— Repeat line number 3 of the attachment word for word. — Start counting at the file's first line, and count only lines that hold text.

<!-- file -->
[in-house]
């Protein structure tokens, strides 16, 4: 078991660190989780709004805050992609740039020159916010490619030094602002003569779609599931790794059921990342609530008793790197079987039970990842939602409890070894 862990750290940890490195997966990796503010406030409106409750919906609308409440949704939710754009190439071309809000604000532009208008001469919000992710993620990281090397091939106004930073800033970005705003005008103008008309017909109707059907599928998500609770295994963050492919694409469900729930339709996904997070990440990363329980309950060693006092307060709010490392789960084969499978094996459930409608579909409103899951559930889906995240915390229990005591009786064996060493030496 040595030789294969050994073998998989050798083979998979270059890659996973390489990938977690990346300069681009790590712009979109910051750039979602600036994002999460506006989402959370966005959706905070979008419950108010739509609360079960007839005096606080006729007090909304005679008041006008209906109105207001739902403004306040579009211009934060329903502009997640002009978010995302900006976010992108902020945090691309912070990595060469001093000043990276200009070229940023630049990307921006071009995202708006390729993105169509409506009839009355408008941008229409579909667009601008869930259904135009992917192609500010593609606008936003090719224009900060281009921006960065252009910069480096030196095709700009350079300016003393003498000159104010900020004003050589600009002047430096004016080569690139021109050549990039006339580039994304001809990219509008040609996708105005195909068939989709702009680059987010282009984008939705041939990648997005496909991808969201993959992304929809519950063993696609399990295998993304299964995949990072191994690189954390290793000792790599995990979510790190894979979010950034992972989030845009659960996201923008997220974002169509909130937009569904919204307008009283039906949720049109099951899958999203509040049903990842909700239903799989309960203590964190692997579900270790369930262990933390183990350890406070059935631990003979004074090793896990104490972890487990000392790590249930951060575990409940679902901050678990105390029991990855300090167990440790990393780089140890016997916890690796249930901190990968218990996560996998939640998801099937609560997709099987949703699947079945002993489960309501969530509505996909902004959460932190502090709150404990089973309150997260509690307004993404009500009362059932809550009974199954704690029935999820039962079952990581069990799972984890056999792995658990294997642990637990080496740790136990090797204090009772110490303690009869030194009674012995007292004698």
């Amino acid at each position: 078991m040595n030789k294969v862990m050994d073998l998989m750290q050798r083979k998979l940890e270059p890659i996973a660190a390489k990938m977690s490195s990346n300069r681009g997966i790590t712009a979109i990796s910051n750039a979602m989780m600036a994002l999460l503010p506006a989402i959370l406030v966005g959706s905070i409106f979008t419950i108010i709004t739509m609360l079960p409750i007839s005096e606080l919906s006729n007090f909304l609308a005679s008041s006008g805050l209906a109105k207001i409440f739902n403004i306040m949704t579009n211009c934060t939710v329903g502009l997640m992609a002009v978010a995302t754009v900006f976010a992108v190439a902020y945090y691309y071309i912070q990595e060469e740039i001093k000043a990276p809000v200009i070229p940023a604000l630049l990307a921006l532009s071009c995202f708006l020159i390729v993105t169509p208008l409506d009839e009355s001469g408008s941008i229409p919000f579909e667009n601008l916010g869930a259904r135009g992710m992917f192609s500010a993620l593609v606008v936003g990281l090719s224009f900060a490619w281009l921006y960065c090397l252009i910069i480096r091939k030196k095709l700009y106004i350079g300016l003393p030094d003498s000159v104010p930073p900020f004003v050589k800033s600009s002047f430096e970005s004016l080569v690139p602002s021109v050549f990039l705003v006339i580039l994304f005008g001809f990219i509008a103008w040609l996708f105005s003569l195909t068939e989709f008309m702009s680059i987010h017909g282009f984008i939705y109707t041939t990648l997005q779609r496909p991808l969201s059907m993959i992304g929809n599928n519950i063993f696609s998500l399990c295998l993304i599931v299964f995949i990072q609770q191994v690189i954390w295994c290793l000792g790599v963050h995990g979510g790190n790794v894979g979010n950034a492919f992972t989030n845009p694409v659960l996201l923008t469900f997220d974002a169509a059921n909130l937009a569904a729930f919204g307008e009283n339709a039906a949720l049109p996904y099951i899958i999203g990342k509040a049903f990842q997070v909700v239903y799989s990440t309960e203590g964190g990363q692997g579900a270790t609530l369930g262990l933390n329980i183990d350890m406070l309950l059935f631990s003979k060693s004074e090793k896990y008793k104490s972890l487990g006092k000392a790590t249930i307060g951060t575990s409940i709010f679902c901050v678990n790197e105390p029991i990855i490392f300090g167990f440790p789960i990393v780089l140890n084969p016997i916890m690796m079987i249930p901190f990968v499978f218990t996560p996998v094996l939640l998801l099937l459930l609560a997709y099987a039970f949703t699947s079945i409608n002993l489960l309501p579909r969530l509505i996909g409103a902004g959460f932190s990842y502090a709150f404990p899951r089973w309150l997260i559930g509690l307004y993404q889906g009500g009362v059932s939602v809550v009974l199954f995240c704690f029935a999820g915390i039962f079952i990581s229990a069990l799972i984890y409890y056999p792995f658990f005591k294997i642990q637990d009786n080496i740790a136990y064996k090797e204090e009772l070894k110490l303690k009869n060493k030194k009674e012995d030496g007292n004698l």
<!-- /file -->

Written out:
């Amino acid at each position: 078991m040595n030789k294969v862990m050994d073998l998989m750290q050798r083979k998979l940890e270059p890659i996973a660190a390489k990938m977690s490195s990346n300069r681009g997966i790590t712009a979109i990796s910051n750039a979602m989780m600036a994002l999460l503010p506006a989402i959370l406030v966005g959706s905070i409106f979008t419950i108010i709004t739509m609360l079960p409750i007839s005096e606080l919906s006729n007090f909304l609308a005679s008041s006008g805050l209906a109105k207001i409440f739902n403004i306040m949704t579009n211009c934060t939710v329903g502009l997640m992609a002009v978010a995302t754009v900006f976010a992108v190439a902020y945090y691309y071309i912070q990595e060469e740039i001093k000043a990276p809000v200009i070229p940023a604000l630049l990307a921006l532009s071009c995202f708006l020159i390729v993105t169509p208008l409506d009839e009355s001469g408008s941008i229409p919000f579909e667009n601008l916010g869930a259904r135009g992710m992917f192609s500010a993620l593609v606008v936003g990281l090719s224009f900060a490619w281009l921006y960065c090397l252009i910069i480096r091939k030196k095709l700009y106004i350079g300016l003393p030094d003498s000159v104010p930073p900020f004003v050589k800033s600009s002047f430096e970005s004016l080569v690139p602002s021109v050549f990039l705003v006339i580039l994304f005008g001809f990219i509008a103008w040609l996708f105005s003569l195909t068939e989709f008309m702009s680059i987010h017909g282009f984008i939705y109707t041939t990648l997005q779609r496909p991808l969201s059907m993959i992304g929809n599928n519950i063993f696609s998500l399990c295998l993304i599931v299964f995949i990072q609770q191994v690189i954390w295994c290793l000792g790599v963050h995990g979510g790190n790794v894979g979010n950034a492919f992972t989030n845009p694409v659960l996201l923008t469900f997220d974002a169509a059921n909130l937009a569904a729930f919204g307008e009283n339709a039906a949720l049109p996904y099951i899958i999203g990342k509040a049903f990842q997070v909700v239903y799989s990440t309960e203590g964190g990363q692997g579900a270790t609530l369930g262990l933390n329980i183990d350890m406070l309950l059935f631990s003979k060693s004074e090793k896990y008793k104490s972890l487990g006092k000392a790590t249930i307060g951060t575990s409940i709010f679902c901050v678990n790197e105390p029991i990855i490392f300090g167990f440790p789960i990393v780089l140890n084969p016997i916890m690796m079987i249930p901190f990968v499978f218990t996560p996998v094996l939640l998801l099937l459930l609560a997709y099987a039970f949703t699947s079945i409608n002993l489960l309501p579909r969530l509505i996909g409103a902004g959460f932190s990842y502090a709150f404990p899951r089973w309150l997260i559930g509690l307004y993404q889906g009500g009362v059932s939602v809550v009974l199954f995240c704690f029935a999820g915390i039962f079952i990581s229990a069990l799972i984890y409890y056999p792995f658990f005591k294997i642990q637990d009786n080496i740790a136990y064996k090797e204090e009772l070894k110490l303690k009869n060493k030194k009674e012995d030496g007292n004698l």